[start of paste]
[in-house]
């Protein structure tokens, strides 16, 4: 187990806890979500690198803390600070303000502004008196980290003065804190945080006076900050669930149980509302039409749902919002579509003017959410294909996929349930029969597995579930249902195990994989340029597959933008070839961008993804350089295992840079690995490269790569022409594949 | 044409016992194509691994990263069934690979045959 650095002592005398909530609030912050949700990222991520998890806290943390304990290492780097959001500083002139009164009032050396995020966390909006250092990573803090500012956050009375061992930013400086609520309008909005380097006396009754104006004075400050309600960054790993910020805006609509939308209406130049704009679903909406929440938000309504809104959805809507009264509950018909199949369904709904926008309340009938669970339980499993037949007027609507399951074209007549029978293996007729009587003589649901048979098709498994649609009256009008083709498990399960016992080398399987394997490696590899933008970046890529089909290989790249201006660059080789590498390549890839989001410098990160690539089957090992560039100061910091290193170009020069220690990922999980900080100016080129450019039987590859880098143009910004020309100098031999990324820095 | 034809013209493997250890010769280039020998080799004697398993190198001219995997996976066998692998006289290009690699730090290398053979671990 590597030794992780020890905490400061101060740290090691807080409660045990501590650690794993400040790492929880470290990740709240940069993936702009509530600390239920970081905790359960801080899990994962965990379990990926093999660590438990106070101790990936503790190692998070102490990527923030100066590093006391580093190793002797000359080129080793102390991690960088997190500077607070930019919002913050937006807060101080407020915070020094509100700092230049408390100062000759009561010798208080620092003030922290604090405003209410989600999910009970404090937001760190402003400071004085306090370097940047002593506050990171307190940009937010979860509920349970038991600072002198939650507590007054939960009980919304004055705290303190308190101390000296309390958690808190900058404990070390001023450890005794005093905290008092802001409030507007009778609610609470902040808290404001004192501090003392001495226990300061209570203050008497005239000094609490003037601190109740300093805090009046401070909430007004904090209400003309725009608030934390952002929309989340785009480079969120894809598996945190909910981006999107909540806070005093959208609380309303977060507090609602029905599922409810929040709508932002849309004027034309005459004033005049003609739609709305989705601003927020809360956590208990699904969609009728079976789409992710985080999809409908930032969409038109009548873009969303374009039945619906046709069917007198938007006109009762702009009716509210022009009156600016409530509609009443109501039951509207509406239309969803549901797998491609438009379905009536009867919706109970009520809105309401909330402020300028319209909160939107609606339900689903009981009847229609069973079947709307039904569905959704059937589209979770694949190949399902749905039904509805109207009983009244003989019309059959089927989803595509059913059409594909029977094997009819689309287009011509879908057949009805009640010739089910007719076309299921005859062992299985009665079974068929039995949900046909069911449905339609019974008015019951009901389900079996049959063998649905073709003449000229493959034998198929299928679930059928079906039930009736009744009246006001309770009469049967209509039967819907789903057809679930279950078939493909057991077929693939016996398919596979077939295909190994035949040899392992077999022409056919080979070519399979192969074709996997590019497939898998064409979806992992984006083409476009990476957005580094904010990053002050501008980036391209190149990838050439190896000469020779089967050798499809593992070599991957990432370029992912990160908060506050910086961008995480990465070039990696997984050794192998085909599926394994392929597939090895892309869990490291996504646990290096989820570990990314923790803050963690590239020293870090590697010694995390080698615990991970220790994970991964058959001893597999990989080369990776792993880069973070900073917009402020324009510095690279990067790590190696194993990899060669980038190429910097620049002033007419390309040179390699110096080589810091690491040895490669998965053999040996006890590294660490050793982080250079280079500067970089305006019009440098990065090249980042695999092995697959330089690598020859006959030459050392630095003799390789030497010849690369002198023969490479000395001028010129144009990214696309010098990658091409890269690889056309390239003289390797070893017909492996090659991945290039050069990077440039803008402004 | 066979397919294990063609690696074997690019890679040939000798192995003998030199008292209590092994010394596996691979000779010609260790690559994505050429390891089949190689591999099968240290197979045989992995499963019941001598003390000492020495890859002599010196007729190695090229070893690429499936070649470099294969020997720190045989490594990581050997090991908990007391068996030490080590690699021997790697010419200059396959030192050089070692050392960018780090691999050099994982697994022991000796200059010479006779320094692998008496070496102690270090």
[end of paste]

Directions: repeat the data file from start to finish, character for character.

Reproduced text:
[in-house]
């Protein structure tokens, strides 16, 4: 187990806890979500690198803390600070303000502004008196980290003065804190945080006076900050669930149980509302039409749902919002579509003017959410294909996929349930029969597995579930249902195990994989340029597959933008070839961008993804350089295992840079690995490269790569022409594949 | 044409016992194509691994990263069934690979045959 650095002592005398909530609030912050949700990222991520998890806290943390304990290492780097959001500083002139009164009032050396995020966390909006250092990573803090500012956050009375061992930013400086609520309008909005380097006396009754104006004075400050309600960054790993910020805006609509939308209406130049704009679903909406929440938000309504809104959805809507009264509950018909199949369904709904926008309340009938669970339980499993037949007027609507399951074209007549029978293996007729009587003589649901048979098709498994649609009256009008083709498990399960016992080398399987394997490696590899933008970046890529089909290989790249201006660059080789590498390549890839989001410098990160690539089957090992560039100061910091290193170009020069220690990922999980900080100016080129450019039987590859880098143009910004020309100098031999990324820095 | 034809013209493997250890010769280039020998080799004697398993190198001219995997996976066998692998006289290009690699730090290398053979671990 590597030794992780020890905490400061101060740290090691807080409660045990501590650690794993400040790492929880470290990740709240940069993936702009509530600390239920970081905790359960801080899990994962965990379990990926093999660590438990106070101790990936503790190692998070102490990527923030100066590093006391580093190793002797000359080129080793102390991690960088997190500077607070930019919002913050937006807060101080407020915070020094509100700092230049408390100062000759009561010798208080620092003030922290604090405003209410989600999910009970404090937001760190402003400071004085306090370097940047002593506050990171307190940009937010979860509920349970038991600072002198939650507590007054939960009980919304004055705290303190308190101390000296309390958690808190900058404990070390001023450890005794005093905290008092802001409030507007009778609610609470902040808290404001004192501090003392001495226990300061209570203050008497005239000094609490003037601190109740300093805090009046401070909430007004904090209400003309725009608030934390952002929309989340785009480079969120894809598996945190909910981006999107909540806070005093959208609380309303977060507090609602029905599922409810929040709508932002849309004027034309005459004033005049003609739609709305989705601003927020809360956590208990699904969609009728079976789409992710985080999809409908930032969409038109009548873009969303374009039945619906046709069917007198938007006109009762702009009716509210022009009156600016409530509609009443109501039951509207509406239309969803549901797998491609438009379905009536009867919706109970009520809105309401909330402020300028319209909160939107609606339900689903009981009847229609069973079947709307039904569905959704059937589209979770694949190949399902749905039904509805109207009983009244003989019309059959089927989803595509059913059409594909029977094997009819689309287009011509879908057949009805009640010739089910007719076309299921005859062992299985009665079974068929039995949900046909069911449905339609019974008015019951009901389900079996049959063998649905073709003449000229493959034998198929299928679930059928079906039930009736009744009246006001309770009469049967209509039967819907789903057809679930279950078939493909057991077929693939016996398919596979077939295909190994035949040899392992077999022409056919080979070519399979192969074709996997590019497939898998064409979806992992984006083409476009990476957005580094904010990053002050501008980036391209190149990838050439190896000469020779089967050798499809593992070599991957990432370029992912990160908060506050910086961008995480990465070039990696997984050794192998085909599926394994392929597939090895892309869990490291996504646990290096989820570990990314923790803050963690590239020293870090590697010694995390080698615990991970220790994970991964058959001893597999990989080369990776792993880069973070900073917009402020324009510095690279990067790590190696194993990899060669980038190429910097620049002033007419390309040179390699110096080589810091690491040895490669998965053999040996006890590294660490050793982080250079280079500067970089305006019009440098990065090249980042695999092995697959330089690598020859006959030459050392630095003799390789030497010849690369002198023969490479000395001028010129144009990214696309010098990658091409890269690889056309390239003289390797070893017909492996090659991945290039050069990077440039803008402004 | 066979397919294990063609690696074997690019890679040939000798192995003998030199008292209590092994010394596996691979000779010609260790690559994505050429390891089949190689591999099968240290197979045989992995499963019941001598003390000492020495890859002599010196007729190695090229070893690429499936070649470099294969020997720190045989490594990581050997090991908990007391068996030490080590690699021997790697010419200059396959030192050089070692050392960018780090691999050099994982697994022991000796200059010479006779320094692998008496070496102690270090």